Los Angeles PI Elvis Cole is hired off the books by Meryl Lawrence, senior executive in an explosives manufacturer, to track down Amy Breslyn, an employee who’s gone AWOL with a stack of plastic explosive and nearly half a million bucks in company money. Next thing he knows, Elvis has walked smack into a murder case — where of course he instantly becomes Suspect #1 — and into the storyline of Crais’s characters from a different series, LAPD K-9 Officer Scott James and his four-footed partner, Maggie. Reluctant to trust each other at first, Elvis and Scott — with the help of Elvis’s partner Joe Pike and their mercenary friend Jon Stone — uncover a conspiracy in which various people are not at all what they seem.
I have a feeling I may have read one of Crais’s thrillers back in the 1990s or early 2000s. If so, it’s long lost in the ocean of books I’ve read since, so effectively The Promise is my introduction to his work. It certainly won’t be the last book of his I’ll read, because I very much enjoyed the ride.
That said, the level at which I enjoyed it was about that at which I enjoy me a Midsomer Murders movie every now and then. (This is not to suggest there’s the slightest resemblance otherwise between The Promise and Midsomer Murders.) It offered a thoroughly entertaining way to pass the time, but I never felt as if I were being stretched, as if the book were offering me something new.
For example, every now and then while reading I’d become conscious that the book’s vocabulary was a bit restricted, that sometimes the word-choice was sticking too closely to the obvious. I’m not trying to argue that the language should have been unnecessarily fancified, just that . . . well, imagine that the only food you ever got to eat was Macdonald’s. Sooner or later you’d start craving for something, anything, that wasn’t on the menu.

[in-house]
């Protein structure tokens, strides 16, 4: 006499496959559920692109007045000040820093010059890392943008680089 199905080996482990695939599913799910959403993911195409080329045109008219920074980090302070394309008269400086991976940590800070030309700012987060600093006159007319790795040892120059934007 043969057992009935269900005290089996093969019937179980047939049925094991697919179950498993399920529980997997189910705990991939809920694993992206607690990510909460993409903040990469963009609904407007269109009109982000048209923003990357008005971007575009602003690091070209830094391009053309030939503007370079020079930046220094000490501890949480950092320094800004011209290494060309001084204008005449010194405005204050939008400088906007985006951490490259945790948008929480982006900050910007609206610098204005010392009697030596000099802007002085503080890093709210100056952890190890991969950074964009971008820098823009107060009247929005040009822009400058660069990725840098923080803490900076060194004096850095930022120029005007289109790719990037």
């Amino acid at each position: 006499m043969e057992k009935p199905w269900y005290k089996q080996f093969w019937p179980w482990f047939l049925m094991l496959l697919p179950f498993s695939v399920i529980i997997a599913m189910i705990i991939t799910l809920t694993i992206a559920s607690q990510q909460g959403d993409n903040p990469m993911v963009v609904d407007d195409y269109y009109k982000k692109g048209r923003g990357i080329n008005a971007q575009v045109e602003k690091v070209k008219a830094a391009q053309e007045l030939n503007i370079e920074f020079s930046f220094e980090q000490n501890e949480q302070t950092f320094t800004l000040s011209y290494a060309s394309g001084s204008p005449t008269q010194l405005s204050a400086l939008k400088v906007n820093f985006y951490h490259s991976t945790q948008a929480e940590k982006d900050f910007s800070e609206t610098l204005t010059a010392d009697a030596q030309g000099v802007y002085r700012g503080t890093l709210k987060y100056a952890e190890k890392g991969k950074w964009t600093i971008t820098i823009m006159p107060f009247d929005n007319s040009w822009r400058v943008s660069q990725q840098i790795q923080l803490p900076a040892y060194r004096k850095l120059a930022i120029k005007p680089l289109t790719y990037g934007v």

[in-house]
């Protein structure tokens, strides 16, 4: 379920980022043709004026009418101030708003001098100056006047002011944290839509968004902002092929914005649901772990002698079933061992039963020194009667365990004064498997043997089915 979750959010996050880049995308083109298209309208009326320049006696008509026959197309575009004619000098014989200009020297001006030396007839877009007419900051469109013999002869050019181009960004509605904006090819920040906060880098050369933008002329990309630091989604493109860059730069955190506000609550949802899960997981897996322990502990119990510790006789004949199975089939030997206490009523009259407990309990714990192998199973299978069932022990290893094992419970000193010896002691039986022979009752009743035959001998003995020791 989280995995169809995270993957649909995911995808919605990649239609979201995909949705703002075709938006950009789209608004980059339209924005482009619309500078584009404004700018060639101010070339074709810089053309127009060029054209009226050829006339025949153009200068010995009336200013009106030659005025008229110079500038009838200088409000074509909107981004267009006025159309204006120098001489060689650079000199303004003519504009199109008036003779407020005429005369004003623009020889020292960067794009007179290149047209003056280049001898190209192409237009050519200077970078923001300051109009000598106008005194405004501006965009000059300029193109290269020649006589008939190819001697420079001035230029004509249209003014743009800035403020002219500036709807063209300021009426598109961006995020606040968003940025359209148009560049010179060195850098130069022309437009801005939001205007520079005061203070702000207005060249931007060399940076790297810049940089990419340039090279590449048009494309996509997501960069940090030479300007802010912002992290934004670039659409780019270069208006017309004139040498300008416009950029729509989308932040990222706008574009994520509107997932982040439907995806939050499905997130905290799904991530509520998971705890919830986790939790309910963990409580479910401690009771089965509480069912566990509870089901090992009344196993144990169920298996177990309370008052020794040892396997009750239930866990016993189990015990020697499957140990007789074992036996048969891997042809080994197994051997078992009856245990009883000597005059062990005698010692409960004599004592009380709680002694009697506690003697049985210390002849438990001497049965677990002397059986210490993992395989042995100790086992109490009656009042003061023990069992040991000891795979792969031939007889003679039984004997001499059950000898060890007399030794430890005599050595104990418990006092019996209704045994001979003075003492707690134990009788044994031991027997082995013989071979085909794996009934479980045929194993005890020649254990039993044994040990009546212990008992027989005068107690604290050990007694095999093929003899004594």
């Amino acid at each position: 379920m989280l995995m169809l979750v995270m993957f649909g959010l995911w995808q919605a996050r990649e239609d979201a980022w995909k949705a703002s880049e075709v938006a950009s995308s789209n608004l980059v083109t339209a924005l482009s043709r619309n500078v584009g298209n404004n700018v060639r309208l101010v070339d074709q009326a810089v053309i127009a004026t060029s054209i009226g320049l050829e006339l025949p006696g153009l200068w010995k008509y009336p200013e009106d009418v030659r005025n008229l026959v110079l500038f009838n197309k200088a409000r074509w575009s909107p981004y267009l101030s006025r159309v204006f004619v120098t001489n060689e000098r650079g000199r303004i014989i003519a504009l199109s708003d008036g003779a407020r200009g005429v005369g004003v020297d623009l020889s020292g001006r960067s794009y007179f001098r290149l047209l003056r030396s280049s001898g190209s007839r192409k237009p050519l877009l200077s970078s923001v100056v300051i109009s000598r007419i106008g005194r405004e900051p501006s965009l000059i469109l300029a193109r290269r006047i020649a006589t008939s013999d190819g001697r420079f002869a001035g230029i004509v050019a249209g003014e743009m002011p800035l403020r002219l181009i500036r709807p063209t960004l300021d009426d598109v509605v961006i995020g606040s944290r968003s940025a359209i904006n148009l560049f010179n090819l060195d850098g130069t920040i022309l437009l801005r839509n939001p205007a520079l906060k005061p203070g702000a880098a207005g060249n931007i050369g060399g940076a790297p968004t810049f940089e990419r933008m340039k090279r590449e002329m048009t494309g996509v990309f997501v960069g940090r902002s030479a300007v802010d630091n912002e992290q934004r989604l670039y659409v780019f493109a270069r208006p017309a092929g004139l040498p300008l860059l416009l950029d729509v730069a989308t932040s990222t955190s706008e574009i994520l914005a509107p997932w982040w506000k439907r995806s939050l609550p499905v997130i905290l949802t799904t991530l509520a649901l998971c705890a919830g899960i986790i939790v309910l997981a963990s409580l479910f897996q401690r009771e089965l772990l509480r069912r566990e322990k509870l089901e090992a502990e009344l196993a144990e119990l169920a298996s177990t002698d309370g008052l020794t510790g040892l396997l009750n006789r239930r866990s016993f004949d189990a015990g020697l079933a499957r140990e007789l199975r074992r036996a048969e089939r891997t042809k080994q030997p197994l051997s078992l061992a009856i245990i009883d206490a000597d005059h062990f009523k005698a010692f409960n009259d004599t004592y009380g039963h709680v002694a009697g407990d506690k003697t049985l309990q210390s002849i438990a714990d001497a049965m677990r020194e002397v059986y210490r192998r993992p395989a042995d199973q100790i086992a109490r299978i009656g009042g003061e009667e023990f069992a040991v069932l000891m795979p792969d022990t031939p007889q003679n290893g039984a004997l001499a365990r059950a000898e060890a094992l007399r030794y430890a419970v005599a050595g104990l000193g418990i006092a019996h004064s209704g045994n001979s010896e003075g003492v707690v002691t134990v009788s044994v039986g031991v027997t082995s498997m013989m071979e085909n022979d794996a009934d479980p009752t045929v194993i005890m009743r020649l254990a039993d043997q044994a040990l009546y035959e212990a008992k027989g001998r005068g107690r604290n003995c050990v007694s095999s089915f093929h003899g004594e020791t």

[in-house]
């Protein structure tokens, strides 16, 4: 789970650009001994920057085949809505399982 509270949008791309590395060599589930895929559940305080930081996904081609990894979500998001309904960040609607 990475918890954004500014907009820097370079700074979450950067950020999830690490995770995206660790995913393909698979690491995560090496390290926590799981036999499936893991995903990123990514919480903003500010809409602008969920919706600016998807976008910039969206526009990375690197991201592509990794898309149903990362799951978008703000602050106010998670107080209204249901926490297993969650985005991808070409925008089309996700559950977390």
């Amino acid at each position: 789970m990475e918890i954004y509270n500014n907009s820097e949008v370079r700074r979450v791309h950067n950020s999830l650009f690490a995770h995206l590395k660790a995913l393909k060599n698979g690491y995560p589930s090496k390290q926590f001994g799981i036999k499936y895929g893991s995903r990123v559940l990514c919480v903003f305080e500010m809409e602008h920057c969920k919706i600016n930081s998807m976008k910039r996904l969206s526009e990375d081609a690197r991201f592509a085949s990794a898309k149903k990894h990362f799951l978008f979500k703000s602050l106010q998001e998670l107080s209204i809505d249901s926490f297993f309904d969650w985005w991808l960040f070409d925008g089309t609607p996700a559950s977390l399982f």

I thought, too, that there were problems with the characterization, or lack thereof. Elvis is an amiable, sometimes very amusing companion, but Joe Pike is a complete cipher. Scott and Maggie are just fine, but the lead cop on the case, Carter? I still don’t feel as if I’ve met the guy, who seems to be nothing more than a walking bad temper. His sidekick, Glory Stiles, has a wonderful smile; we know this because we’re told it every few sentences while she’s onstage; the same goes for the permanent scowl of Scott’s boss Dominick Leland. To be fair, either Crais’s editor had a word with him about this or he realized himself what he was doing, because after a while he does start to fill the two of them out a little as people; but before then it’s just lazy faux characterization at work: Glory = dazzling smile, Leland = grim scowl.
Gosh, but I’m in a picky mood. As I say, I enjoyed reading The Promise, and indeed read it very quickly and eagerly, which is the customary sign of a good thriller, but it didn’t have nearly as much impact on me while I was reading it as I’d have expected — it didn’t wallop me around emotionally.
Overall, then, I’d say The Promise is extremely good at what it does; I just wished it were trying to do a bit more.